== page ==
Why do antibiotics cause yeast infections?

Understanding the delicate balance of our body's bacteria and reducing the risk of an infection


If you have ever suffered any sort of infection such as a common cold, strep throat, or the flu at any point in your life, chances are your doctor prescribed you some type of antibiotic (whose name you cannot pronounce) as a first line of defense.

While antibiotics are vital in killing bacteria and fighting infection,  they can also inflict collateral damage on beneficial bacteria that live within your body.  This may cause a disruption of the body's delicate pH balance and lead to a yeast infection.

It is estimated that a vaginal yeast infection will affect 3 out of 4 women at least once in their lifetime, making it the second most common type of infection in the United States after bacterial infection. Though these figures may sound alarming, the good news is that it’s not typically a serious condition and can be effectively treated or prevented with medication and simple lifestyle changes. Read on to learn more about why antibiotics cause yeast infections and what you can do to treat a yeast infection if you develop one. 

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What is a yeast infection?

Yeast, also known as candida, comes in many forms and can be found in different parts of the body, including the skin, gut, mouth, and vagina. It is usually benign thanks to being kept in check by 'good bacteria’.  Good bacteria is part of the normal flora of the body, which serves to maintain a slightly acidic environment. When the balance of  beneficial microorganisms is disturbed, yeast can thrive and lead to an infection.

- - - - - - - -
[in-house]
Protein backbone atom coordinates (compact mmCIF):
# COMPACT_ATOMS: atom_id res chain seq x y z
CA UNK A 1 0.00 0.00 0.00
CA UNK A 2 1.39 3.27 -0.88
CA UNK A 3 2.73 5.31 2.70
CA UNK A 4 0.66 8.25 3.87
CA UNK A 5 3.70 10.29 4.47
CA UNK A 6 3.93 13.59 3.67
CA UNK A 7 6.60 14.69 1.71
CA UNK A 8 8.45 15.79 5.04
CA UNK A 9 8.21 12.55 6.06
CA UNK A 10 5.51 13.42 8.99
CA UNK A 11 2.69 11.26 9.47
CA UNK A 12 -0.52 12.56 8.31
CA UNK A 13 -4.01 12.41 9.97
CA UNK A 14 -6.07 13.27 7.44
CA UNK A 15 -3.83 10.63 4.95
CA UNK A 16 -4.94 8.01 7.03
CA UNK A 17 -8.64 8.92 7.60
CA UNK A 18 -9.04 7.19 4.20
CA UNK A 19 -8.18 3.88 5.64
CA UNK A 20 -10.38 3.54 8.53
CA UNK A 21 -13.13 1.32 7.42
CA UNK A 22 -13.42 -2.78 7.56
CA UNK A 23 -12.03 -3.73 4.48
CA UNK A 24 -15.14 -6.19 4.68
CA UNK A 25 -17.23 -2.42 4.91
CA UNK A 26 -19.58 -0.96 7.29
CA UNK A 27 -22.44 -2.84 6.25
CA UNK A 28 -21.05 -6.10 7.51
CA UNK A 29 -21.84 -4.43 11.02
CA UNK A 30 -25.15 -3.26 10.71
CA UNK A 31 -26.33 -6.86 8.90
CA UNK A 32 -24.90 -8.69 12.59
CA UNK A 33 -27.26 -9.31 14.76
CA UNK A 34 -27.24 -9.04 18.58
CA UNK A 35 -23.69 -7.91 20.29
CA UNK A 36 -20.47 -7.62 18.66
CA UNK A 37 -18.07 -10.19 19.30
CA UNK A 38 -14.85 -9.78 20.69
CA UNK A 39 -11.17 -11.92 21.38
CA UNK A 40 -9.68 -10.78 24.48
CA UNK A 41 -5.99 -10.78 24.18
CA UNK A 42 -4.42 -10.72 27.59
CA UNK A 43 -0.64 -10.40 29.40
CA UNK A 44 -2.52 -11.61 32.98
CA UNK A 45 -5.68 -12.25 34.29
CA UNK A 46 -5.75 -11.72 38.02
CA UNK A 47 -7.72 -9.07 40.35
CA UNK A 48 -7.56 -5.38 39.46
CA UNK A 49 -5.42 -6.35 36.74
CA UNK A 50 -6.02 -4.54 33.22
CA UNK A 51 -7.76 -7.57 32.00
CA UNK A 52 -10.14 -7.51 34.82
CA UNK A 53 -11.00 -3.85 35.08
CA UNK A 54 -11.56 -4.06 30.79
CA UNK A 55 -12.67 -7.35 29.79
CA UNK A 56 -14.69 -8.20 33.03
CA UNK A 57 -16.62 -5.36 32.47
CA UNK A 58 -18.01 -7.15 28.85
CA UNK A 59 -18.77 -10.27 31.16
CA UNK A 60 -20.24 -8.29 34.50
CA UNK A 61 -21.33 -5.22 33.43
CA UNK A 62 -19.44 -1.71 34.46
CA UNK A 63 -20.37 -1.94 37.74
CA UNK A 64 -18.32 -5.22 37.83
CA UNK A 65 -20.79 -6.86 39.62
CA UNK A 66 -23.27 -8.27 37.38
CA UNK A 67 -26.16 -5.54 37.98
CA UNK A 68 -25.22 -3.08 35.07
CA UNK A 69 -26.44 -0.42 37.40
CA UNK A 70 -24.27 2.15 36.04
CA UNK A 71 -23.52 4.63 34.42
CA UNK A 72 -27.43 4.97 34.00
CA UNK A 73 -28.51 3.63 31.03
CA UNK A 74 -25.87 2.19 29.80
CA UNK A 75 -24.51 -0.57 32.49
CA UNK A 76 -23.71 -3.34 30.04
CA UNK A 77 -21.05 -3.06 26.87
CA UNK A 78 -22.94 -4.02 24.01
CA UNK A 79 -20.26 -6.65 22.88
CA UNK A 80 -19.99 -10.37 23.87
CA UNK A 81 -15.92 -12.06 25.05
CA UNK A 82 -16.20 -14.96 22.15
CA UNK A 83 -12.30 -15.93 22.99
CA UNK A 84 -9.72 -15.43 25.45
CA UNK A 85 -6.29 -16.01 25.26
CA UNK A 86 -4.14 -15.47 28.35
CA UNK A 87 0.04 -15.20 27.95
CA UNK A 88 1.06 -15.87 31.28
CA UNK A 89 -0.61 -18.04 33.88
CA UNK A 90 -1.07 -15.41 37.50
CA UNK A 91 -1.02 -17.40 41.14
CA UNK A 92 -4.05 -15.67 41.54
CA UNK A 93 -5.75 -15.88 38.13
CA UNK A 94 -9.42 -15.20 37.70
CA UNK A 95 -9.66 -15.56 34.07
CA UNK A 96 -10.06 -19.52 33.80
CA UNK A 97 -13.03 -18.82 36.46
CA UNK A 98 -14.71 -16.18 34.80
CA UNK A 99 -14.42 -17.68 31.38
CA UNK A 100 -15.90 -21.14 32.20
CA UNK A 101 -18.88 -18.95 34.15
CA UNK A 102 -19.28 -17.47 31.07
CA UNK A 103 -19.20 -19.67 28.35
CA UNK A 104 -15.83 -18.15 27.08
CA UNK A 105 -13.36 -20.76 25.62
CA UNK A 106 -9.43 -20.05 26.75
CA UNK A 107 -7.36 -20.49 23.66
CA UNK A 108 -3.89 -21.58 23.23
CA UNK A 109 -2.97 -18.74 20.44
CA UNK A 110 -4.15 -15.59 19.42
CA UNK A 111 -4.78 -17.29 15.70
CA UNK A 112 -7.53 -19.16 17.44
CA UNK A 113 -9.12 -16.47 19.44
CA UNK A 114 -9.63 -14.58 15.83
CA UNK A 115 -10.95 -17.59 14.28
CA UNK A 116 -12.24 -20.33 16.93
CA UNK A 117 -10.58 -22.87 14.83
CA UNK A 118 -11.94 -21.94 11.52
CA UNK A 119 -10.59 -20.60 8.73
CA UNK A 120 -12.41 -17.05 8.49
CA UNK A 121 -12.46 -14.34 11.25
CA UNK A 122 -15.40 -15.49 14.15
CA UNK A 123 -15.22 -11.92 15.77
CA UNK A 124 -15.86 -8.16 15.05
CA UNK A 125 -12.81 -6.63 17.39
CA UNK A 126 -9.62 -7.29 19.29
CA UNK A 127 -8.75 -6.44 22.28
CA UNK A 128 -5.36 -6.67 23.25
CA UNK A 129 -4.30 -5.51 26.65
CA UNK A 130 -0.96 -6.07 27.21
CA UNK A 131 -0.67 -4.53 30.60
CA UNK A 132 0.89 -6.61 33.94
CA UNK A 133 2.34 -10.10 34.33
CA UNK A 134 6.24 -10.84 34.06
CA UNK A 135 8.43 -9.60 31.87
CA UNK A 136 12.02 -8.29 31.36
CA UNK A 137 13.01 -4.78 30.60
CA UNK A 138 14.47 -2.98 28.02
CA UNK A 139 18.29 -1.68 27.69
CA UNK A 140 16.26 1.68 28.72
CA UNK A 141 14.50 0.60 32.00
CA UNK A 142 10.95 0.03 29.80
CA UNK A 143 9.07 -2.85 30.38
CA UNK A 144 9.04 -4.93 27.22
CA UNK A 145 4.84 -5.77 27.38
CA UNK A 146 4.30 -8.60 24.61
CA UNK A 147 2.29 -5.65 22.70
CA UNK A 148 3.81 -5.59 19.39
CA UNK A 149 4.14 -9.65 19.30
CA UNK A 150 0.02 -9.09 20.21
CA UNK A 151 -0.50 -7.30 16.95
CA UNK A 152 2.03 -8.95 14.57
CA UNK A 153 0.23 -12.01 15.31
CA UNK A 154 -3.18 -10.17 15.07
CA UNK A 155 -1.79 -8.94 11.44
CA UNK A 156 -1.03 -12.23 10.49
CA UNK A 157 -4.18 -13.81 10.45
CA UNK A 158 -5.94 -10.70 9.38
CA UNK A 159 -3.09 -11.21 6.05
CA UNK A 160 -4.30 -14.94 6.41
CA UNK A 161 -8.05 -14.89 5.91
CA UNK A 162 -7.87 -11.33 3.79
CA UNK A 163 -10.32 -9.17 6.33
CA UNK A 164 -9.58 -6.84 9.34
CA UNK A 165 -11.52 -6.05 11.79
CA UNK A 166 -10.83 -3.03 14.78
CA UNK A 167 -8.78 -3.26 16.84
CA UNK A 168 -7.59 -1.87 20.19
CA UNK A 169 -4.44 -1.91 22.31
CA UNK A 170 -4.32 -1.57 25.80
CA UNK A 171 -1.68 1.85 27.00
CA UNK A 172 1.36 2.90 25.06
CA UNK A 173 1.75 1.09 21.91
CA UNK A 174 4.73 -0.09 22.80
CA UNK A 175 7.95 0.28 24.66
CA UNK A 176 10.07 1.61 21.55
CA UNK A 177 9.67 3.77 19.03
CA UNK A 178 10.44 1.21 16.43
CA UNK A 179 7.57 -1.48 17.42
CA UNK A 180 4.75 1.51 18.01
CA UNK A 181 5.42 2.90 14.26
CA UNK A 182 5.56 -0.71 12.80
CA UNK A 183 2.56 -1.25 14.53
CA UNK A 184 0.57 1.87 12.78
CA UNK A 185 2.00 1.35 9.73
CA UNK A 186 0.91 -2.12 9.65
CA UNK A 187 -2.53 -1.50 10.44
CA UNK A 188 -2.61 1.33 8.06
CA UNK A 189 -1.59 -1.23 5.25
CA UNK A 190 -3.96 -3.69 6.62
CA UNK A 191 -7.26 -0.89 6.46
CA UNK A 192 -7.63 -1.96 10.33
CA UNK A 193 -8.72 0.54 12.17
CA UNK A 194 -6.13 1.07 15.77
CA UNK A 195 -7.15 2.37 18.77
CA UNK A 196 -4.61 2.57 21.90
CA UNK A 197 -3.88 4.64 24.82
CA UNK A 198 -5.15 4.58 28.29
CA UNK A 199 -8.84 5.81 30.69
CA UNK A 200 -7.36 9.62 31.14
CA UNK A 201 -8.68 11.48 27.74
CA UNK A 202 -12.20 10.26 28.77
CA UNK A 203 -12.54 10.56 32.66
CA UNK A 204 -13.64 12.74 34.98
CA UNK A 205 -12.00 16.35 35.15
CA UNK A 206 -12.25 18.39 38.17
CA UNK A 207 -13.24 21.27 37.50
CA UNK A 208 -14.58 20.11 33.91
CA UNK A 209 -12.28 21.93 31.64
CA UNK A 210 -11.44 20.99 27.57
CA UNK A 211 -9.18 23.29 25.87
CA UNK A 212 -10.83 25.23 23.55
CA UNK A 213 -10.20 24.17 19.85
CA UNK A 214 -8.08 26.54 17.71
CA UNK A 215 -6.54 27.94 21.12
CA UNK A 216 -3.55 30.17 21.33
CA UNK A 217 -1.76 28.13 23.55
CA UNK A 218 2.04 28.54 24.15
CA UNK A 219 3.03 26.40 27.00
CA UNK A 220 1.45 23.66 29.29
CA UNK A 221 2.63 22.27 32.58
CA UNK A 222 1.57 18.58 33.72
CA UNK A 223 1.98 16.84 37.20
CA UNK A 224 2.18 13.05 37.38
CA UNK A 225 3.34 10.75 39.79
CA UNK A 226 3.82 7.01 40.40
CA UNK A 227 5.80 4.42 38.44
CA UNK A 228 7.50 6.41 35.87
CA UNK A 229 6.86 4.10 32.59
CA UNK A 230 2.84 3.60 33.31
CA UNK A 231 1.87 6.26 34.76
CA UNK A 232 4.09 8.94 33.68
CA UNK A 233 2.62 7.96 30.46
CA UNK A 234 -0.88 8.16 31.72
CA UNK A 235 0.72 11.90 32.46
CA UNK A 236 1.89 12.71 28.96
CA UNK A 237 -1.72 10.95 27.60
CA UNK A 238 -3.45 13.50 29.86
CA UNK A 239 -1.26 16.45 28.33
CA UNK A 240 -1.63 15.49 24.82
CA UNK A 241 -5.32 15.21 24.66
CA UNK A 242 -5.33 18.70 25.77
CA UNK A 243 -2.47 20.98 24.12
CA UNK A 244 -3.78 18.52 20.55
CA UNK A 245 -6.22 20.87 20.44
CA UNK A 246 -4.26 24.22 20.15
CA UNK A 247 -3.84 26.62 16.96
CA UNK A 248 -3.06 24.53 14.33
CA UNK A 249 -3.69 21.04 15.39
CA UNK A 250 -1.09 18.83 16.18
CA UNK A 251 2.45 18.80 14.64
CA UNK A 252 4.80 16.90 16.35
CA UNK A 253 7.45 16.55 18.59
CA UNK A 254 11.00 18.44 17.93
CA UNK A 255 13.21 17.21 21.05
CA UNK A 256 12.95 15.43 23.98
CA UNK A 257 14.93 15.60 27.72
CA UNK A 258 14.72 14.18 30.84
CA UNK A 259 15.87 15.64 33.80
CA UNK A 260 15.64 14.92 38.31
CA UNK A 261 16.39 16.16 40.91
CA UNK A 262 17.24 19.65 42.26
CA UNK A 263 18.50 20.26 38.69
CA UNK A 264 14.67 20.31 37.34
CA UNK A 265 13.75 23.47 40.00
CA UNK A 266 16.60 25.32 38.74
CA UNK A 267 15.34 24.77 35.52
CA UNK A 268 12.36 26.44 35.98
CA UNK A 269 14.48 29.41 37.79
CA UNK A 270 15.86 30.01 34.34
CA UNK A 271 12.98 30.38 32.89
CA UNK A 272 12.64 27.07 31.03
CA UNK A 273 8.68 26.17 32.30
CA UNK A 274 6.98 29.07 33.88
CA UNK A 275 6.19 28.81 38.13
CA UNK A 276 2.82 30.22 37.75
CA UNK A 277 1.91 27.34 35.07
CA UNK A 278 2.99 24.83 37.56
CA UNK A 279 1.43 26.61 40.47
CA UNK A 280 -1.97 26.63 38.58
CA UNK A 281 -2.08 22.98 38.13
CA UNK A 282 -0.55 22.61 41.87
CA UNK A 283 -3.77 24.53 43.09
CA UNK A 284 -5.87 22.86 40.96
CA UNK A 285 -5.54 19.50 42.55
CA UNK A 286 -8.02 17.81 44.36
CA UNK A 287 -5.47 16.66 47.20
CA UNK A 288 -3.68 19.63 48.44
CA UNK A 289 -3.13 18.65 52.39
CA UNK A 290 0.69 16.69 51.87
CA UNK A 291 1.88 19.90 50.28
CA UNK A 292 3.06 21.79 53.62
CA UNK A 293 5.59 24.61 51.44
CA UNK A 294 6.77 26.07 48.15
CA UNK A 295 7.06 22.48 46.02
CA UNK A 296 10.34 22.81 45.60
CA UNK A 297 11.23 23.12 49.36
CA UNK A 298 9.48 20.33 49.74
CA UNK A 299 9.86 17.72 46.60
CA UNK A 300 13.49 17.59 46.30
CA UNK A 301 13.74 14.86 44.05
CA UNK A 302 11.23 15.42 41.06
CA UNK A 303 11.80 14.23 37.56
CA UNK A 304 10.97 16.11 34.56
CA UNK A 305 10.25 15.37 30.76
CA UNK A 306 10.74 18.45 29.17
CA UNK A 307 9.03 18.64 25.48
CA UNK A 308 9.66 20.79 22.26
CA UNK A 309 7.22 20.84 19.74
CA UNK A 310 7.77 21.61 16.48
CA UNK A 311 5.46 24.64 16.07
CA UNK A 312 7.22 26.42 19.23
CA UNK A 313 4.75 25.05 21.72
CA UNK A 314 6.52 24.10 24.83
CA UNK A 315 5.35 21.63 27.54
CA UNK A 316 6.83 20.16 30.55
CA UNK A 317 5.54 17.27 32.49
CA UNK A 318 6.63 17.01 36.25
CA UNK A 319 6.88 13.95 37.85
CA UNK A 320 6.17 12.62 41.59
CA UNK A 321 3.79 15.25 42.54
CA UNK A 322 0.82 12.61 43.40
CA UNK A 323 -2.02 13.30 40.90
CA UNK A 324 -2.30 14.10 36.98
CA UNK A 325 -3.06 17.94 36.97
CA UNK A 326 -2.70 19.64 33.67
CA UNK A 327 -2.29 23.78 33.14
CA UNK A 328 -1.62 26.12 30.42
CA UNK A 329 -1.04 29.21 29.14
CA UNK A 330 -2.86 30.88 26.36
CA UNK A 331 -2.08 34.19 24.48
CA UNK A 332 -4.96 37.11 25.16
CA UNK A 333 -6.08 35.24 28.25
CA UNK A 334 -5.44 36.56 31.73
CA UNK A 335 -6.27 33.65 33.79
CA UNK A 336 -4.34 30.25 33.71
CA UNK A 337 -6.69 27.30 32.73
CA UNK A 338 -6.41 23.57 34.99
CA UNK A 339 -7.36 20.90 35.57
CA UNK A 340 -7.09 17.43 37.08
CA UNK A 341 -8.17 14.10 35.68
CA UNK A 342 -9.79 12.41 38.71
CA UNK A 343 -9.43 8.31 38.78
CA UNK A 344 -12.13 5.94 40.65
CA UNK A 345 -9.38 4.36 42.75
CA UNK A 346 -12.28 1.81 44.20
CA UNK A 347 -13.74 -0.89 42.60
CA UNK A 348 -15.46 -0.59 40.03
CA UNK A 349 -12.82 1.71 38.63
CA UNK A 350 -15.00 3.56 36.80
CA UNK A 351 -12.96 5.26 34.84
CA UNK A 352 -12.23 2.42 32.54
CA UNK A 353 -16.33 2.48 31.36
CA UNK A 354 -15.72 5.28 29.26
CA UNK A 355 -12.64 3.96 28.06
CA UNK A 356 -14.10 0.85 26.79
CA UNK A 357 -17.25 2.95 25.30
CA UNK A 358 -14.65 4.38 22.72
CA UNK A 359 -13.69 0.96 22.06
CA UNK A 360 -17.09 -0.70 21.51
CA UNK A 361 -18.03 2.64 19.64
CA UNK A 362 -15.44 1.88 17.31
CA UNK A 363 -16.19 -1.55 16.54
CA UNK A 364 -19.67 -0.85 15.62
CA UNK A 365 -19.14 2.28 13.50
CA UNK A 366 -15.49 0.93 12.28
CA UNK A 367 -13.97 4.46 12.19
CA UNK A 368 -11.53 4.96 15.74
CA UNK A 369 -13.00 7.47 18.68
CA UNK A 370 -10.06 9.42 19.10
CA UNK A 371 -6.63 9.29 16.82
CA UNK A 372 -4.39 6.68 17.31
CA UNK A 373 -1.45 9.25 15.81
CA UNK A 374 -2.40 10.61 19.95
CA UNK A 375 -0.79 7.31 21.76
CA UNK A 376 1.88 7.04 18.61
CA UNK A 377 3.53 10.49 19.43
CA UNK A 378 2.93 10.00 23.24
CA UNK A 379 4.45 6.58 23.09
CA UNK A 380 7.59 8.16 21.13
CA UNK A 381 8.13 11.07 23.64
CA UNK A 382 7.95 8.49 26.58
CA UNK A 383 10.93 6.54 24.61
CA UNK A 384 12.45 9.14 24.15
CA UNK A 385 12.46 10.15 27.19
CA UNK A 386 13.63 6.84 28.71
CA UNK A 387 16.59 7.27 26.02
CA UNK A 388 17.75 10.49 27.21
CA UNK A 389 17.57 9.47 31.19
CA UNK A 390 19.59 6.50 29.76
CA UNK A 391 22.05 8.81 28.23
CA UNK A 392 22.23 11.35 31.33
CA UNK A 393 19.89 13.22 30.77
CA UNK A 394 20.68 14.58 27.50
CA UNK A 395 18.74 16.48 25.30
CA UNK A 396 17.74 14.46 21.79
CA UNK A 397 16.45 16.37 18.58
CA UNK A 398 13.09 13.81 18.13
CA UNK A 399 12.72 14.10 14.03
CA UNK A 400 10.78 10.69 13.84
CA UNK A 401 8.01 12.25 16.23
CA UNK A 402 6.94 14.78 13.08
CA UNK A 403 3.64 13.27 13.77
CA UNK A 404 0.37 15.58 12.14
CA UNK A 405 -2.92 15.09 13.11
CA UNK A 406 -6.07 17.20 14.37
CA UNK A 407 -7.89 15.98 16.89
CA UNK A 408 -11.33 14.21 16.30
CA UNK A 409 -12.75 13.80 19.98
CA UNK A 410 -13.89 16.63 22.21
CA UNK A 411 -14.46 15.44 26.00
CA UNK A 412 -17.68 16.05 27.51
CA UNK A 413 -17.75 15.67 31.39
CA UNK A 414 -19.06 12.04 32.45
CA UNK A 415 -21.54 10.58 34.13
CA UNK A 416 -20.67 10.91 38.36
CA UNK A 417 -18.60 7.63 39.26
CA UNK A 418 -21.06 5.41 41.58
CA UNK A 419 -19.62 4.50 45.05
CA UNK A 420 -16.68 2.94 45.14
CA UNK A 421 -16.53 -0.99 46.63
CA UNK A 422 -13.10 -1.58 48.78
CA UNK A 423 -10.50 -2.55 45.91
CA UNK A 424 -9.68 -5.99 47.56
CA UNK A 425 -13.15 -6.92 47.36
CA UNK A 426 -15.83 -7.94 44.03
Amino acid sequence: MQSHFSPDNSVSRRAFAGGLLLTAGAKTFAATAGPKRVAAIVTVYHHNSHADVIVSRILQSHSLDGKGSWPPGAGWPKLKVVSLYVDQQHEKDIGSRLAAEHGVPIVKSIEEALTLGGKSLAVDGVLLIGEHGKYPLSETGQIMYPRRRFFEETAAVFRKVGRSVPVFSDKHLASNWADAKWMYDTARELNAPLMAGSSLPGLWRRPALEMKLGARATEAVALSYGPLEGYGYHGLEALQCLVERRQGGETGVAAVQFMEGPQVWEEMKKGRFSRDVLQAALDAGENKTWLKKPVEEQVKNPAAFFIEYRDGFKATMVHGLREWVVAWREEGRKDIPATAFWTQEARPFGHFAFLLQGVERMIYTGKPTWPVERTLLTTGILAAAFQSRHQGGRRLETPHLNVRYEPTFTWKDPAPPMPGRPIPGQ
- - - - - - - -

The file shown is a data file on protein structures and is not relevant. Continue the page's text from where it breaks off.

Why do yeast infections happen?

Think of the good bacteria as little warriors that protect the body’s internal environment by making sure that all other organisms are kept in line. Now think of antibiotics as a bomb that explodes and throws off your body’s natural flora; while it may kill the bad bacteria causing the original infection, it also wipes out beneficial flora, giving the candida free rein to multiply and cause an infection.  
It is important to note that not everyone who takes antibiotics will develop a yeast infection; however, the longer you take them, the more susceptible you become. Furthermore, if you are already prone to recurring yeast infections, your risk of developing one while taking antibiotics is higher. 

Other factors that increase your susceptibility to a yeast infection include:

  • Hormonal changes resulting from ovulation, menopause, pregnancy, birth control pills, or hormone replacement therapy
  • Underwear that is too tight or made from non-breathable fabric
  • Douching or using perfumed soaps
  • Underlying health issues such as diabetes, HIV, or cancer
  • Steroid use

It is estimated that around 8% of females will experience frequent candida infections, with 5% experiencing them four or more times per year, particularly during their reproductive years. 

What are the symptoms of a yeast infection?

If you are not familiar with the symptoms of a yeast infection, consider yourself lucky as they can be quite uncomfortable. While every woman will experience them in varying degrees, the most common symptoms include:

  • An intense itching sensation in and around the vagina
  • A burning sensation around the vaginal area
  • An increase in vaginal discharge that may appear white, lumpy and odorless (often compared to a cottage cheese-like consistency)